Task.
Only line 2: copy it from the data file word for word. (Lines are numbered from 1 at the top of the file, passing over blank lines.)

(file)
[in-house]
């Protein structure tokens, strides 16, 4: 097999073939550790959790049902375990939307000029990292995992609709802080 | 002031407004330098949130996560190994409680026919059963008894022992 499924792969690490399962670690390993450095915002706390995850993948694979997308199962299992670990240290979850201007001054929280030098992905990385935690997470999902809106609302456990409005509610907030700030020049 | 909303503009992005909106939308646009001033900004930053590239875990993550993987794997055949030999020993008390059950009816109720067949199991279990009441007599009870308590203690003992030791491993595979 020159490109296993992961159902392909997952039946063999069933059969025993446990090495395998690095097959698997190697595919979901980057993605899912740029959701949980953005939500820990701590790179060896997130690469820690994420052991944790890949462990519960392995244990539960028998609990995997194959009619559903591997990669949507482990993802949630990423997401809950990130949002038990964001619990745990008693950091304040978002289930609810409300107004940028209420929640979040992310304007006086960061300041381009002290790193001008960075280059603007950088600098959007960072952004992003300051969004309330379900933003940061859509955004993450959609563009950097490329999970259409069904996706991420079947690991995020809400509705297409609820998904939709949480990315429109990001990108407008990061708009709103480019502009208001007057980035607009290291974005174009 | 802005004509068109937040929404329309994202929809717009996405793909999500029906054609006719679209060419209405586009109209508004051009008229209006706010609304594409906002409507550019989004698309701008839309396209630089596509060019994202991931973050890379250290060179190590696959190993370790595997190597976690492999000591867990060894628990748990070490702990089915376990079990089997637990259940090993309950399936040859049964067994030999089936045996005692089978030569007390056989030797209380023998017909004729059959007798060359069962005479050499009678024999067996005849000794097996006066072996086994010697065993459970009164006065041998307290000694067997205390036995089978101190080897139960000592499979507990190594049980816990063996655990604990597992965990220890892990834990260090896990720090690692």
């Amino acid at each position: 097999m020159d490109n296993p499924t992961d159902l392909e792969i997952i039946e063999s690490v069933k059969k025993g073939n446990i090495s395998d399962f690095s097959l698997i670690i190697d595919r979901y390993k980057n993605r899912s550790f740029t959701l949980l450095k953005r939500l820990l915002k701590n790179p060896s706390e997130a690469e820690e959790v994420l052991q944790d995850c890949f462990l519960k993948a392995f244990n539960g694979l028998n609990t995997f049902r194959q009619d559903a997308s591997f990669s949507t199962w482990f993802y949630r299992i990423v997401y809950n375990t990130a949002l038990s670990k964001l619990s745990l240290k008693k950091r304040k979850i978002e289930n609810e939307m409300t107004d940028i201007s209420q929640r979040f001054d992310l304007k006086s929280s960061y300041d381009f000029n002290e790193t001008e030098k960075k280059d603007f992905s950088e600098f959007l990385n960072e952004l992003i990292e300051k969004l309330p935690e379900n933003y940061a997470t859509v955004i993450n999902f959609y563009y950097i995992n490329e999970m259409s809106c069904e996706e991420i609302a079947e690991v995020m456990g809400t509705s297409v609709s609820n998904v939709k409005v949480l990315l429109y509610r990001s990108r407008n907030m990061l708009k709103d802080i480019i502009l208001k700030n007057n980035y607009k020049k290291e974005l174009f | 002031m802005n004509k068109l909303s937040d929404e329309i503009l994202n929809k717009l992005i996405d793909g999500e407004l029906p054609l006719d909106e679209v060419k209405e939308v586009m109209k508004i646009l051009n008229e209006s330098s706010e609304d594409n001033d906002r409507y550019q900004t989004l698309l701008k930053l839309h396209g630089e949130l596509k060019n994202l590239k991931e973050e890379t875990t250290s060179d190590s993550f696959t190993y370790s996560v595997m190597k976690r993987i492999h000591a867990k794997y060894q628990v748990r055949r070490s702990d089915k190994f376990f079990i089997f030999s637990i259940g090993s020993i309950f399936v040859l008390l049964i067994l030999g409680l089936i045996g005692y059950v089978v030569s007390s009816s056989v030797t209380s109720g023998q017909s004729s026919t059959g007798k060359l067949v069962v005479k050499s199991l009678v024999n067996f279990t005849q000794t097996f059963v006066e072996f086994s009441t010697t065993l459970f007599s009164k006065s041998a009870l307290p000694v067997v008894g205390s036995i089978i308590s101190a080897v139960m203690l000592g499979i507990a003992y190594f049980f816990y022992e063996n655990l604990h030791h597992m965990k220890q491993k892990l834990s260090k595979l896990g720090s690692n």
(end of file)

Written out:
């Protein structure tokens, strides 16, 4: 097999073939550790959790049902375990939307000029990292995992609709802080 | 002031407004330098949130996560190994409680026919059963008894022992 499924792969690490399962670690390993450095915002706390995850993948694979997308199962299992670990240290979850201007001054929280030098992905990385935690997470999902809106609302456990409005509610907030700030020049 | 909303503009992005909106939308646009001033900004930053590239875990993550993987794997055949030999020993008390059950009816109720067949199991279990009441007599009870308590203690003992030791491993595979 020159490109296993992961159902392909997952039946063999069933059969025993446990090495395998690095097959698997190697595919979901980057993605899912740029959701949980953005939500820990701590790179060896997130690469820690994420052991944790890949462990519960392995244990539960028998609990995997194959009619559903591997990669949507482990993802949630990423997401809950990130949002038990964001619990745990008693950091304040978002289930609810409300107004940028209420929640979040992310304007006086960061300041381009002290790193001008960075280059603007950088600098959007960072952004992003300051969004309330379900933003940061859509955004993450959609563009950097490329999970259409069904996706991420079947690991995020809400509705297409609820998904939709949480990315429109990001990108407008990061708009709103480019502009208001007057980035607009290291974005174009 | 802005004509068109937040929404329309994202929809717009996405793909999500029906054609006719679209060419209405586009109209508004051009008229209006706010609304594409906002409507550019989004698309701008839309396209630089596509060019994202991931973050890379250290060179190590696959190993370790595997190597976690492999000591867990060894628990748990070490702990089915376990079990089997637990259940090993309950399936040859049964067994030999089936045996005692089978030569007390056989030797209380023998017909004729059959007798060359069962005479050499009678024999067996005849000794097996006066072996086994010697065993459970009164006065041998307290000694067997205390036995089978101190080897139960000592499979507990190594049980816990063996655990604990597992965990220890892990834990260090896990720090690692």